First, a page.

According to the Falmouth-based company, sargassum has been increasing each year due to excess fertiliser, raw sewage and soil runoff. Throughout 2022 record amounts of sargassum are said to have washed up on the shores of Florida, the countries bordering the Gulf of Mexico, Caribbean islands and West Africa.
In a statement, Seaweed Generation’s Chief Science Officer, Professor Mike Allen of Exeter University, said “Unwanted sargassum has increased explosively over the last decade. When these invasive sargassum rafts come ashore they impact coastal ecologies and can lead to significant negative economic consequences.
“The best thing about what we’re doing is that it’s a dual benefit - we can reduce sargassum beaching and remove carbon dioxide at the same time. And we can do it in a way that is incredibly well documented to show its benefits and uphold high environmental standards.”
Seaweed Generation initially plan to deploy two AlgaRays from a support vessel. Travelling through the water at around 3knts, a full forward AlgaRay will descend to a depth beyond 135m where the sargassum is released and is negatively buoyant. The rear AlgaRay then takes over collection and the process is captured on video and recorded with a blockchain.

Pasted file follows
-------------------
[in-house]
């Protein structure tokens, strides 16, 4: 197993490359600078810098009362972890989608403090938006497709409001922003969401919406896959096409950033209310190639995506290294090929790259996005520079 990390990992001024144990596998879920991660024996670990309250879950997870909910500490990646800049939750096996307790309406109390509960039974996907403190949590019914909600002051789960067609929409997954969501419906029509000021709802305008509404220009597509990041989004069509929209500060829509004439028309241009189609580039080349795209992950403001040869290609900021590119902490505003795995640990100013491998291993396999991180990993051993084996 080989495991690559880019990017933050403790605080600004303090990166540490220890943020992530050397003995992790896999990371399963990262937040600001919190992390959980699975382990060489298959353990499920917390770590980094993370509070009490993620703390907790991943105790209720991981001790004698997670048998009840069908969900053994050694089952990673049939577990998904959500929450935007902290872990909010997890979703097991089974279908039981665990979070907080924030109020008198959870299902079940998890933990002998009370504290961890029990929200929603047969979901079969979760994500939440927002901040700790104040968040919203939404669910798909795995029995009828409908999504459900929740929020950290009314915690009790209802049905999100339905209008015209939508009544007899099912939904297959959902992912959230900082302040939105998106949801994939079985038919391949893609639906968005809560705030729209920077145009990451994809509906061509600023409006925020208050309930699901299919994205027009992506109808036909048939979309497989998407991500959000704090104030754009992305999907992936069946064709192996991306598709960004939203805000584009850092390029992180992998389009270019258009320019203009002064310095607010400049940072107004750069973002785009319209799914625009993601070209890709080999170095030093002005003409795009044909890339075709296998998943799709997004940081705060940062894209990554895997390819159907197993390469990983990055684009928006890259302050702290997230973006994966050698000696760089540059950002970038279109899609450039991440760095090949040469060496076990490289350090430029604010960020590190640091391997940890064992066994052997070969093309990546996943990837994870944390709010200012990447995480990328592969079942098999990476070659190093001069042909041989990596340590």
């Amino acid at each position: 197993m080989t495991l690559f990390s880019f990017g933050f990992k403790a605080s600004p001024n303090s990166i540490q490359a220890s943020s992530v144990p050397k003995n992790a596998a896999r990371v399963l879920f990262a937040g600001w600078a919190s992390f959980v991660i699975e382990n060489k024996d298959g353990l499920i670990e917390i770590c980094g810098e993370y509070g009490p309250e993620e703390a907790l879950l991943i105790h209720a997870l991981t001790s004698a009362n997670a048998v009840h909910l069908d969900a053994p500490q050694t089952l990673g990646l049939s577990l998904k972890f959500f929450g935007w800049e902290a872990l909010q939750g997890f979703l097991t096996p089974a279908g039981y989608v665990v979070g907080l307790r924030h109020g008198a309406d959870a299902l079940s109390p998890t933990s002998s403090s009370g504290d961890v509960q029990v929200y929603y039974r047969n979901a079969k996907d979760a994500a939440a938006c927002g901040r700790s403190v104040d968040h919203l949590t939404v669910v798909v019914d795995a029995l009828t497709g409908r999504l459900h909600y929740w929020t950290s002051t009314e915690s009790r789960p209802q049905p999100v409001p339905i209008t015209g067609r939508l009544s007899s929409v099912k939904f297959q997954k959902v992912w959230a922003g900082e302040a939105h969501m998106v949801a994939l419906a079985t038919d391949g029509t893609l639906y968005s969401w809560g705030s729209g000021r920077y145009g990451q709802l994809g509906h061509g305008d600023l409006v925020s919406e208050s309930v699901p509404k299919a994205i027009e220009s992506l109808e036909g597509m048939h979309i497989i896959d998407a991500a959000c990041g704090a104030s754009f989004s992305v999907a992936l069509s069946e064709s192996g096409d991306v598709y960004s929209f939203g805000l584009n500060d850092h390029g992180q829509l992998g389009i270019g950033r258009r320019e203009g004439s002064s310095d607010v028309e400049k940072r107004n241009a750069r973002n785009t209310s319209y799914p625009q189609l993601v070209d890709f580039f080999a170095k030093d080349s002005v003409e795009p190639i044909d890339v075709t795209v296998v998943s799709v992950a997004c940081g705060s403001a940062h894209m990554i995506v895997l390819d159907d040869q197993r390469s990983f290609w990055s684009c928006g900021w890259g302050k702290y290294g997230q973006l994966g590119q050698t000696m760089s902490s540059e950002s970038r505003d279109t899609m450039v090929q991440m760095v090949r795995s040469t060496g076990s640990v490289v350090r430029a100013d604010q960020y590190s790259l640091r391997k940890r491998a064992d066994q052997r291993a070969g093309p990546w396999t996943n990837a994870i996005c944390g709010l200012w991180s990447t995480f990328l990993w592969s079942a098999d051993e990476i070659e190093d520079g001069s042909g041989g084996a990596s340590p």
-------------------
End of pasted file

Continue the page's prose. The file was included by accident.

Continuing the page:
The company added that AlgaRay ‘s open structure means there is ‘no need for complicated and expensive pressure resistant submarine-like engineering’. A large-scale underwater glide version of the AlgaRay is in development that will carry out the same task ‘with additional capabilities’ including full autonomy.
Seaweed Generation CEO, Paddy Estridge, said: “Carbon removal with seaweed could really scale, and we can do that with cultivation, but there are questions that need to be answered first. Sargassum gives us an amazing opportunity to solve a known problem, whilst conducting the monitoring, reporting and verification that we know carbon removal needs.”
Seaweed Generation raised the funding through AeraVC and Graph Ventures. Derek Handley, founder of Aera VC, said: “We’ve seen a lot of seaweed start-ups trying to tackle CO2, but what convinced us to back…the Seaweed Generation team is that they are solving a significant problem with existing seaweed while being able to sink enormous amounts of carbon autonomously and at scale.”